Wednesday, July 21, 2010

XML in nutshell

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XML was designed to transport and store data.
XML is use to:
  • WSDL for describing available web services
  • WAP and WML as markup languages for handheld devices
  • RSS languages for news feeds
  • RDF and OWL for describing resources and ontology
  • SMIL for describing multimedia for the web

Syntax rules:
  • All XML elements must have a closing tag
  • XML are case sensitive
  • XML elements must be properly nested
  • XML document must have a roo element
  • XML attribute values must be quoted

There are 5 predefined entity references in XML:
<<less than
>>greater than
""quotation mark

XML elements naming rules:
  • Names can contain letters, numbers, and other characters
  • Names cannot start with a number or punctuation character
  • Names cannot start with the letters xml (or XML, or Xml, etc)
  • Names cannot contain spaces


XML with correct syntax is "Well Formed" XML.
XML validated against a DTD is "Valid" XML.

DTD (Document Type Definition )
The purpose of a DTD is to define the structure of an XML document. It defines the structure with a list of legal elements:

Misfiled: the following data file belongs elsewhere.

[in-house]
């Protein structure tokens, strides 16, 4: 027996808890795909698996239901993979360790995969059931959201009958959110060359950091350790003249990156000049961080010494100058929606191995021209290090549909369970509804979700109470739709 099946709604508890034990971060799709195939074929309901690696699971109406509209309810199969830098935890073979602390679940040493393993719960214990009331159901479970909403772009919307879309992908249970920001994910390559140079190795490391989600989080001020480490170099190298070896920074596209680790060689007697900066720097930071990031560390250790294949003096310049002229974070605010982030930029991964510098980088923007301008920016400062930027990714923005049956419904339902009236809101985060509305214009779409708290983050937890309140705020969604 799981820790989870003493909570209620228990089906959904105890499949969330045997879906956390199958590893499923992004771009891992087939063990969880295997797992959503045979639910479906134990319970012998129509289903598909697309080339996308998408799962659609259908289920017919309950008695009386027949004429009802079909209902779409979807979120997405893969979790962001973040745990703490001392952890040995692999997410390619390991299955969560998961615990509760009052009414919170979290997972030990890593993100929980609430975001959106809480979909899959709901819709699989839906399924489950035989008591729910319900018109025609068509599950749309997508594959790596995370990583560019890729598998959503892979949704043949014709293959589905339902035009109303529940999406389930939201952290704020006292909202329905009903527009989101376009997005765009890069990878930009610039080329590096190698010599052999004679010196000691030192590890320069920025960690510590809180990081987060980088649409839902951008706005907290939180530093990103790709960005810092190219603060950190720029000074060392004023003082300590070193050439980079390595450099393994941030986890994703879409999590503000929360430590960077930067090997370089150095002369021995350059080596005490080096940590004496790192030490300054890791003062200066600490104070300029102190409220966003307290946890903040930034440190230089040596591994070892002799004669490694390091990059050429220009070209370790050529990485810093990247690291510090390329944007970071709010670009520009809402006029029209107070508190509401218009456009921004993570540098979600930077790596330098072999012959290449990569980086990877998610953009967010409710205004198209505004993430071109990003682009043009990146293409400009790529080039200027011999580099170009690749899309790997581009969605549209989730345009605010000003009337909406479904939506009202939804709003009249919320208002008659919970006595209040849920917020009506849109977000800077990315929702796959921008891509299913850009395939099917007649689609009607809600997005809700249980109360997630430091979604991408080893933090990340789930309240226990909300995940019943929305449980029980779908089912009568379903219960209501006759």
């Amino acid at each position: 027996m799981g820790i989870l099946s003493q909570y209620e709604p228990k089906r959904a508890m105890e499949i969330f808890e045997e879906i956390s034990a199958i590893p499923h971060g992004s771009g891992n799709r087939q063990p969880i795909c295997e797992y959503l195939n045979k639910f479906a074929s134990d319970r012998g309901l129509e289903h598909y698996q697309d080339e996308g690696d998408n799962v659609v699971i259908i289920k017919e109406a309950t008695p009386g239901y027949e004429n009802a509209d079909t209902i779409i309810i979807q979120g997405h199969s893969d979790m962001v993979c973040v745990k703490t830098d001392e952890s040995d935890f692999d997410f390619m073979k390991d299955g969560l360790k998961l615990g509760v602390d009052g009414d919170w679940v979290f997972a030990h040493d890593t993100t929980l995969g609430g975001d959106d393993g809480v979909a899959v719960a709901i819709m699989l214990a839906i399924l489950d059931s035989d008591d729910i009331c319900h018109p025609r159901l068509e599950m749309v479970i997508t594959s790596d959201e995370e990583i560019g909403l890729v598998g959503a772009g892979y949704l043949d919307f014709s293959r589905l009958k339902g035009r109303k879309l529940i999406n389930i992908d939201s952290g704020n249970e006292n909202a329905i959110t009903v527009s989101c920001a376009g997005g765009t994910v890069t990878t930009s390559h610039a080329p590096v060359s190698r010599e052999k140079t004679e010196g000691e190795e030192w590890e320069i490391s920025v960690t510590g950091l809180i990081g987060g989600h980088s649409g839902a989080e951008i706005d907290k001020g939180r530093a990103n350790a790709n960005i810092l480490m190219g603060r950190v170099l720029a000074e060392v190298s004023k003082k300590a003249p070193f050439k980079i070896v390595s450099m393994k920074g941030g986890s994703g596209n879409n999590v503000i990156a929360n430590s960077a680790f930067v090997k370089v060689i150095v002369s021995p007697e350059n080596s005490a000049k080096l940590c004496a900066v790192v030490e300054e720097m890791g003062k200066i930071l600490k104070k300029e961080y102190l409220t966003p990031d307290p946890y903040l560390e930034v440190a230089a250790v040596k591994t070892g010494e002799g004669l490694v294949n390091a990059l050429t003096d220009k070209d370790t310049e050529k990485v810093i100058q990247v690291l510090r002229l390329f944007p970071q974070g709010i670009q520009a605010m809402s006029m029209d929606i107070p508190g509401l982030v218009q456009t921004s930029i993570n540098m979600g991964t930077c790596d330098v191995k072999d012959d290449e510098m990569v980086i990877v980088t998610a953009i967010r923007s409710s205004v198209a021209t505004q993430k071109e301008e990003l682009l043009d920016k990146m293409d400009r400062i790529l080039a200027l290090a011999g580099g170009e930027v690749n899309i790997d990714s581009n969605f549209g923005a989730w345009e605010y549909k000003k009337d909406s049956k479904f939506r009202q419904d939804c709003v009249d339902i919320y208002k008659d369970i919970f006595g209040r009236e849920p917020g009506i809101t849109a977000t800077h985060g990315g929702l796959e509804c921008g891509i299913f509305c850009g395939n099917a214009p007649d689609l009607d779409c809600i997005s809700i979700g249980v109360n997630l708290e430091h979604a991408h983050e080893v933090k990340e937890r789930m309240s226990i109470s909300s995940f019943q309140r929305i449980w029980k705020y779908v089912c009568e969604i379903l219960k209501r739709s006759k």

XML Schema
W3C supports an XML-based alternative to DTD, called XML Schema:

XML validator

XML Namespace

XML Namespaces provide a method to avoid element name conflicts.
Namespaces can be declared in the elements where they are used or in the XML root element:

Note: The namespace URI is not used by the parser to look up information.
The purpose is to give the namespace a unique name. However, often companies use the namespace as a pointer to a web page containing namespace information.

In the XSLT document below, you can see that most of the tags are HTML tags.
The tags that are not HTML tags have the prefix xsl, identified by the namespace xmlns:xsl="":

CDATA - (Unparsed) Character Data

The term CDATA is used about text data that should not be parsed by the XML parser

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